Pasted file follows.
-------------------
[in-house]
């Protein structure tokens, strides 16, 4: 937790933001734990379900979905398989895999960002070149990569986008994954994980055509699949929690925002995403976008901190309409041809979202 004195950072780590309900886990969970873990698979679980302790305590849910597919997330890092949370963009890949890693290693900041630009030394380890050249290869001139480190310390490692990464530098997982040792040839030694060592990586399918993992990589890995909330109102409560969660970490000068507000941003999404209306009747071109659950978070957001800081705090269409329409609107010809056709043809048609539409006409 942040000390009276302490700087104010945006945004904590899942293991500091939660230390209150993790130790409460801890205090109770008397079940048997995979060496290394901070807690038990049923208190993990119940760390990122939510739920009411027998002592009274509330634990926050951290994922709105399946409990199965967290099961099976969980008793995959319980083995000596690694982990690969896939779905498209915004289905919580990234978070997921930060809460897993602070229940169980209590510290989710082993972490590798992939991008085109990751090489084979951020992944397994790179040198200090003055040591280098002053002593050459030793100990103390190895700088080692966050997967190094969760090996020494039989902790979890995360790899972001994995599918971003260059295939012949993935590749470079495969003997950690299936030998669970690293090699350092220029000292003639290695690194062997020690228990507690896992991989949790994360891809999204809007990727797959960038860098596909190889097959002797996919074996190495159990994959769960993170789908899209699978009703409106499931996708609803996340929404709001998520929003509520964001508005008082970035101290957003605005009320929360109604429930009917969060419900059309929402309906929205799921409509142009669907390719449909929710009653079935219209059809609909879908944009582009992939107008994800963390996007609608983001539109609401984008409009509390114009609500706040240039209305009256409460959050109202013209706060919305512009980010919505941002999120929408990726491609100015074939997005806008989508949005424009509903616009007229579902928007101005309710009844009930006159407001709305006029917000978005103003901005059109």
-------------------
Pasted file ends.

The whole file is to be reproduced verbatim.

[in-house]
């Protein structure tokens, strides 16, 4: 937790933001734990379900979905398989895999960002070149990569986008994954994980055509699949929690925002995403976008901190309409041809979202 004195950072780590309900886990969970873990698979679980302790305590849910597919997330890092949370963009890949890693290693900041630009030394380890050249290869001139480190310390490692990464530098997982040792040839030694060592990586399918993992990589890995909330109102409560969660970490000068507000941003999404209306009747071109659950978070957001800081705090269409329409609107010809056709043809048609539409006409 942040000390009276302490700087104010945006945004904590899942293991500091939660230390209150993790130790409460801890205090109770008397079940048997995979060496290394901070807690038990049923208190993990119940760390990122939510739920009411027998002592009274509330634990926050951290994922709105399946409990199965967290099961099976969980008793995959319980083995000596690694982990690969896939779905498209915004289905919580990234978070997921930060809460897993602070229940169980209590510290989710082993972490590798992939991008085109990751090489084979951020992944397994790179040198200090003055040591280098002053002593050459030793100990103390190895700088080692966050997967190094969760090996020494039989902790979890995360790899972001994995599918971003260059295939012949993935590749470079495969003997950690299936030998669970690293090699350092220029000292003639290695690194062997020690228990507690896992991989949790994360891809999204809007990727797959960038860098596909190889097959002797996919074996190495159990994959769960993170789908899209699978009703409106499931996708609803996340929404709001998520929003509520964001508005008082970035101290957003605005009320929360109604429930009917969060419900059309929402309906929205799921409509142009669907390719449909929710009653079935219209059809609909879908944009582009992939107008994800963390996007609608983001539109609401984008409009509390114009609500706040240039209305009256409460959050109202013209706060919305512009980010919505941002999120929408990726491609100015074939997005806008989508949005424009509903616009007229579902928007101005309710009844009930006159407001709305006029917000978005103003901005059109």